I am reading — and loving — Death Comes to Pemberley, the new book by famed mystery novelist P.D. James. Jane Austen is one of the few writers whose work inspired me to read every one of her novels (Milan Kundera, who couldn’t be more different, is another). This sequel to the most famous of Austen’s works, Pride and Prejudice, is surprisingly well drafted and fun (I am not generally a fan of Jane Austen sequels). Penned to mimic the style of Austen herself, the plot of the new book begins six years after the events of the original. It draws Elizabeth, Darcy, Jane, and the rest of the Pride and Prejudice crew into an unexpected murder mystery.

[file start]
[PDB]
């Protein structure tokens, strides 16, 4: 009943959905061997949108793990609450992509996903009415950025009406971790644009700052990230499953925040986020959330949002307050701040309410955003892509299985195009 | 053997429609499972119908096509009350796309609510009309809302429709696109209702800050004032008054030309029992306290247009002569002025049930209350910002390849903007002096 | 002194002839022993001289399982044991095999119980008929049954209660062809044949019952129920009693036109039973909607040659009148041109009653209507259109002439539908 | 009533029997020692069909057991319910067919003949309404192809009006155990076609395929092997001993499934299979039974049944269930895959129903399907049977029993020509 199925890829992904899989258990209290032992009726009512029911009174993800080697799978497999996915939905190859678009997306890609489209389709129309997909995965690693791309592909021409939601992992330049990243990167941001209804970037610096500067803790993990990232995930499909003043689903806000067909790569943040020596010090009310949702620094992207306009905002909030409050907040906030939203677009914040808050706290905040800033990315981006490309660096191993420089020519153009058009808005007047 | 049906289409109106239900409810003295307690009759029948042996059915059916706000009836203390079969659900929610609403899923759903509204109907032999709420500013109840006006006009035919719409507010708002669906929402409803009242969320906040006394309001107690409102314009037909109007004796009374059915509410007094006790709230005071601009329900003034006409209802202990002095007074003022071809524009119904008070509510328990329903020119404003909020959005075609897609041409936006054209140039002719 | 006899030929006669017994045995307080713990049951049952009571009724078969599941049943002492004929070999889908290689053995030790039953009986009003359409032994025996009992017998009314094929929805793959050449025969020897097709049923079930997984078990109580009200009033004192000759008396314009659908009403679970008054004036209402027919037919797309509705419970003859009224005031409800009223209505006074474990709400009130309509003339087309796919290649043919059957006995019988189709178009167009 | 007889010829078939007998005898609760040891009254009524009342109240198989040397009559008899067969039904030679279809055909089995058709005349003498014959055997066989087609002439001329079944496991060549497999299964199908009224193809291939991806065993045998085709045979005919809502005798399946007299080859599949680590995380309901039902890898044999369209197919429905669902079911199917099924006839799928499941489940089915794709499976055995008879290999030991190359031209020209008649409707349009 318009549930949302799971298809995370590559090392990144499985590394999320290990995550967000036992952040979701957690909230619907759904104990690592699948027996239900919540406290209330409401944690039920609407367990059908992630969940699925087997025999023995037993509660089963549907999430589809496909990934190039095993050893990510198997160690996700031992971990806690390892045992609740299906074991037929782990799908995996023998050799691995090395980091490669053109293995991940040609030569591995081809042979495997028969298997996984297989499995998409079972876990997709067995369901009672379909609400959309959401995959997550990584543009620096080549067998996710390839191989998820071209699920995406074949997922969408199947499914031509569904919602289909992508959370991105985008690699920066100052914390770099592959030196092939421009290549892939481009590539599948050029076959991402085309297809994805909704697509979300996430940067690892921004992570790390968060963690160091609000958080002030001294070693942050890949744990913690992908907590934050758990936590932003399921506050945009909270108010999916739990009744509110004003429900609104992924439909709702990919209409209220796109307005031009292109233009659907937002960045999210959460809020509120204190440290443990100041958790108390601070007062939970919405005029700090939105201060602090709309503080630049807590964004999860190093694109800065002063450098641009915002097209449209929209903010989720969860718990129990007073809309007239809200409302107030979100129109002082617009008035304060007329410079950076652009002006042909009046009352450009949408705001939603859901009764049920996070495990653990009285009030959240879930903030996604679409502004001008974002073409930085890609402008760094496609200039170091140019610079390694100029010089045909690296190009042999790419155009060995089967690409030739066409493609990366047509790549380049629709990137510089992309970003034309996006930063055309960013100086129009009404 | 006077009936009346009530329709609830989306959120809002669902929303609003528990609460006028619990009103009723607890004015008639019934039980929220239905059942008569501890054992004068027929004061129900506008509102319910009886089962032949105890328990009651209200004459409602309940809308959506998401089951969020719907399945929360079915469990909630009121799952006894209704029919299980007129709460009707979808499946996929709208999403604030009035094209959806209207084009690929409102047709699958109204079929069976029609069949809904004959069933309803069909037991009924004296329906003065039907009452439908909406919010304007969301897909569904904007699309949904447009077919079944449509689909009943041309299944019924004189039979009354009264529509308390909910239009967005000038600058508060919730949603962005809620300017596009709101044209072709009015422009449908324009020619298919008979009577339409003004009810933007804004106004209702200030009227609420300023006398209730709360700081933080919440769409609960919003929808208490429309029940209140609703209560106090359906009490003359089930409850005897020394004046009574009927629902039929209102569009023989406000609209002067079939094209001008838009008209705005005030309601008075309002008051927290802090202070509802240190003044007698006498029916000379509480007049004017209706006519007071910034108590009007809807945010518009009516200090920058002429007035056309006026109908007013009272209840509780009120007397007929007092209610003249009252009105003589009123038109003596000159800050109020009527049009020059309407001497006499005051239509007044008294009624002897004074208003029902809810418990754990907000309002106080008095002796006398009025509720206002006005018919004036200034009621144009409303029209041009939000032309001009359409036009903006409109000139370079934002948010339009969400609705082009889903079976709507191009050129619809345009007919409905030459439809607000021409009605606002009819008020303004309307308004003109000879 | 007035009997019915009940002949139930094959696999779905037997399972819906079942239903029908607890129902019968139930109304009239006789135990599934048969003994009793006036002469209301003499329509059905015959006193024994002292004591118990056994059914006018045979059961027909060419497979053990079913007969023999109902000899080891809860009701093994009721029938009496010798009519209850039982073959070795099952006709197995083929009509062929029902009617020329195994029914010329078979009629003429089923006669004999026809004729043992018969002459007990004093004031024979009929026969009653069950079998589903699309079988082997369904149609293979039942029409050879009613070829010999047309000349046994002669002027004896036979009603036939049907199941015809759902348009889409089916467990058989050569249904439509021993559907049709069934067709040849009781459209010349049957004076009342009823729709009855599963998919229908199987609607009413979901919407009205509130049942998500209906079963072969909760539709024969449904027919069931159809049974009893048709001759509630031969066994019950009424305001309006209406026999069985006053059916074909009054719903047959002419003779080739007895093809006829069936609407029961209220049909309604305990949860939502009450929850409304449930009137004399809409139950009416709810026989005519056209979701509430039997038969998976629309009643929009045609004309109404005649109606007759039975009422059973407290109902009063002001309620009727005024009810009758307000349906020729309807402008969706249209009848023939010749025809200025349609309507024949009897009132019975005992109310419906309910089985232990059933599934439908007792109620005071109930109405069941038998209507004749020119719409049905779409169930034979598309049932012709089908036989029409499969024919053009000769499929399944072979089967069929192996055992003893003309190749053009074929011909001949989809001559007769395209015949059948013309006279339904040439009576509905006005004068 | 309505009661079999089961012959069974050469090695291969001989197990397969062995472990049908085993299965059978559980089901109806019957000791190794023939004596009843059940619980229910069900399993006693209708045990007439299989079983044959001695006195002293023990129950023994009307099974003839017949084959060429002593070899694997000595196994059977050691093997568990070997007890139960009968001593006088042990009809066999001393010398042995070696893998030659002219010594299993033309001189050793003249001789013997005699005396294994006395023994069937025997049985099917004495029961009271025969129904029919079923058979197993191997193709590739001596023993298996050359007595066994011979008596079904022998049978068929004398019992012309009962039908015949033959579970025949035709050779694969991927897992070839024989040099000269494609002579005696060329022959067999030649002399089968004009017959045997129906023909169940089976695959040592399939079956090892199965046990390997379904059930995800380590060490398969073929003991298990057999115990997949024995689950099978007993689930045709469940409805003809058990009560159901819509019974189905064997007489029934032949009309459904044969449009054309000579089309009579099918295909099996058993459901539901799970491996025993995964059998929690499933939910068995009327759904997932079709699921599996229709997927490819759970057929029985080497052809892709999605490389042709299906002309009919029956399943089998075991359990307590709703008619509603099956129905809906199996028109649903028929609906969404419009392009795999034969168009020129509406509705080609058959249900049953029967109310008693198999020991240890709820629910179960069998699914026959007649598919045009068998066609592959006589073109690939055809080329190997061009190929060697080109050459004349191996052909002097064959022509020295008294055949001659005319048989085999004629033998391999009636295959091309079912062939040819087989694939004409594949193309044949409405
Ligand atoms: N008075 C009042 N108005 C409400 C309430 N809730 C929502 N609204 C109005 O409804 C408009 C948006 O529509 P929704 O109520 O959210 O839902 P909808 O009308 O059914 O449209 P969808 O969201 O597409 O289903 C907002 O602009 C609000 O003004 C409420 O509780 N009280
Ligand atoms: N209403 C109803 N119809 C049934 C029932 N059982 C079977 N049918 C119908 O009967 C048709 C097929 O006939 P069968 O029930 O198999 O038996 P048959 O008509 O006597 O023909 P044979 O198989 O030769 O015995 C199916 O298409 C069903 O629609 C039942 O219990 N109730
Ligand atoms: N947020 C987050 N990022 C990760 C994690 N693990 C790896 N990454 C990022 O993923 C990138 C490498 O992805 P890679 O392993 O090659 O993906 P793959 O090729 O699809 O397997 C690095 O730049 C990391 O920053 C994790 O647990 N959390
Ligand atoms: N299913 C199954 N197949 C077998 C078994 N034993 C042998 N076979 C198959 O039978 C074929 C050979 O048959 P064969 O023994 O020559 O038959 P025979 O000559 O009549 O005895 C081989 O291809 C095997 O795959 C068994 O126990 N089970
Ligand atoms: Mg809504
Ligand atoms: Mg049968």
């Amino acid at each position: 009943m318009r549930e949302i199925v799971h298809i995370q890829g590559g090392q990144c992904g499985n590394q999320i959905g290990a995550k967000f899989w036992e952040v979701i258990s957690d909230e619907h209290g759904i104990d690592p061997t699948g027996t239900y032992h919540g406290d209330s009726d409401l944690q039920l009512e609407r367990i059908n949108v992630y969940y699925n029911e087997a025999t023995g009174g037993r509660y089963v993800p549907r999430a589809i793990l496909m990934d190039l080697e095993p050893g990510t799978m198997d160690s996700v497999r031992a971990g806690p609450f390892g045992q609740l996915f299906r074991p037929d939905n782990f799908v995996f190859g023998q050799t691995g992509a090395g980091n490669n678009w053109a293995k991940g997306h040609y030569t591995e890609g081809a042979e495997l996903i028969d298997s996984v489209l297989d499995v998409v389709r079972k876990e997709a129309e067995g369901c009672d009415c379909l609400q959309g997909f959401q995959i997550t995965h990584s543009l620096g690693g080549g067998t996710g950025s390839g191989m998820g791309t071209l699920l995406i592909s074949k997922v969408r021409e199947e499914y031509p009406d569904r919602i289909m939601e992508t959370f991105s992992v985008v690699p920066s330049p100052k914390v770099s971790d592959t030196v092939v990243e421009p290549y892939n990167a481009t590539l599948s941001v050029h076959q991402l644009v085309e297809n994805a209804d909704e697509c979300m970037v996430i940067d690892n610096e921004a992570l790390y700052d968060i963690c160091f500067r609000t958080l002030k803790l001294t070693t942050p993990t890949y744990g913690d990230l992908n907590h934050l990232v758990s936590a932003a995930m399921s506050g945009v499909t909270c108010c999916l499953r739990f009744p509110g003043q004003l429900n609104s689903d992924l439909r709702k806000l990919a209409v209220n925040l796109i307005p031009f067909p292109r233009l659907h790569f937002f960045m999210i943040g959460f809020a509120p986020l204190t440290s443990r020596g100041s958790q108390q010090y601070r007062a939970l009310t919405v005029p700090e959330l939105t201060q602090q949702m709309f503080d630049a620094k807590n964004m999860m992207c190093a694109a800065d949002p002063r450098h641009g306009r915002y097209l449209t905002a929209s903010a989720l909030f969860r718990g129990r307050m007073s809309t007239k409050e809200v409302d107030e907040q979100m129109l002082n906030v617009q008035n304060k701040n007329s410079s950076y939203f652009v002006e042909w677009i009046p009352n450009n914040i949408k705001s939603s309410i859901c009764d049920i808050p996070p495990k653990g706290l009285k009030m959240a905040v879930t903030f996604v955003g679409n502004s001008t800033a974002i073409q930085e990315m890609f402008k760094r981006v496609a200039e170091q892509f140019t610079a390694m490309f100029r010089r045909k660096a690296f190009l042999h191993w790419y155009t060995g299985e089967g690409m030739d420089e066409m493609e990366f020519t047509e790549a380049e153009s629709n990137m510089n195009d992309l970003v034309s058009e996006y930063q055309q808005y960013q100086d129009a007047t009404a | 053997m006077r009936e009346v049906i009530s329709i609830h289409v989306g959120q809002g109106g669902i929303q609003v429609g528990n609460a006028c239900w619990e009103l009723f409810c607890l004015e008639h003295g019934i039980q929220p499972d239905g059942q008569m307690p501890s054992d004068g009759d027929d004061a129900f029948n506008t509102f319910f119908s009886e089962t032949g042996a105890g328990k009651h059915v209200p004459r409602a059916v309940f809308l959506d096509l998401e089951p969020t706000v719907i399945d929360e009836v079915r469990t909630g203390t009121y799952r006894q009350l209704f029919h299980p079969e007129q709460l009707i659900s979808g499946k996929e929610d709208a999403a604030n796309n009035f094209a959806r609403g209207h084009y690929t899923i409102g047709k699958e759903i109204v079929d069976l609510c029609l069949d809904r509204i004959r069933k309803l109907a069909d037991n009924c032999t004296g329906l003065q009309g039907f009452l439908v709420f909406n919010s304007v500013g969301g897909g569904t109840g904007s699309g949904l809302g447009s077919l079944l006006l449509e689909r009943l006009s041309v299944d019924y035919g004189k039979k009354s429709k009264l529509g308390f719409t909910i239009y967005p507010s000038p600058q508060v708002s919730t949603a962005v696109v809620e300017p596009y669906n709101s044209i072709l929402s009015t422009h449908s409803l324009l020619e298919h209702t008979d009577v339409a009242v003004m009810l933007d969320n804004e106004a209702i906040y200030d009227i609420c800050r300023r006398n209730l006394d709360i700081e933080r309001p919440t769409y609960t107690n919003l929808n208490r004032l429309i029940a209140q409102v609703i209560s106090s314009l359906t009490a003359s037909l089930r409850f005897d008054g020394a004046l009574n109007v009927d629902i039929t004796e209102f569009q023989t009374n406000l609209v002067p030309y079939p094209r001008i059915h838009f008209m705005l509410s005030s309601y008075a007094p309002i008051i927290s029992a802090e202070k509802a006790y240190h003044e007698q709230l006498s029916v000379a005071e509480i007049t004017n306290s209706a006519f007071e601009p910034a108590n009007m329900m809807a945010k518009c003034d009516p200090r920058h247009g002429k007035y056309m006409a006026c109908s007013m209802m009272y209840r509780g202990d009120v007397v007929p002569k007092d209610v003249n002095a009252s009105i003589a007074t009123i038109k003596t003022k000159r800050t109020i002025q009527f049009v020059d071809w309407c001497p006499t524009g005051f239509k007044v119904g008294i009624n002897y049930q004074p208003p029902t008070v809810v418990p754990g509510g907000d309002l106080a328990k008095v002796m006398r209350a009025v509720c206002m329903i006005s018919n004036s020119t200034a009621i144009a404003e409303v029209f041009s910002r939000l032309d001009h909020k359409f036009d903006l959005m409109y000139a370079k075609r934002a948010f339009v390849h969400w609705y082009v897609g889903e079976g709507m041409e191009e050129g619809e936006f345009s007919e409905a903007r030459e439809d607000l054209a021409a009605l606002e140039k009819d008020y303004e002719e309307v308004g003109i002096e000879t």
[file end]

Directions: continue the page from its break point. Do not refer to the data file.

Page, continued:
The New York Times and the Wall Street Journal have published more erudite reviews that I will attempt here (especially since I am only about a quarter of the way through the book). But I have to admit that I am enjoying all of the references and in-jokes that Austen fans will notice in the text. One wink, especially, evoked a wide smile as I sat alone in our living room reading the book. The narrator notes that Elizabeth and Darcy had, in fact “only been together in private for less than half an hour” between his first proposal, which was rejected, and his second successful attempt. Then, James writes, in the voice of a thoughtful Elizabeth:
“If this were fiction, could even the most brilliant novelist contrive to make credible so short a period in which pride had been subdued and prejudice overcome?”
Yes she could, P.D. James, yes she could!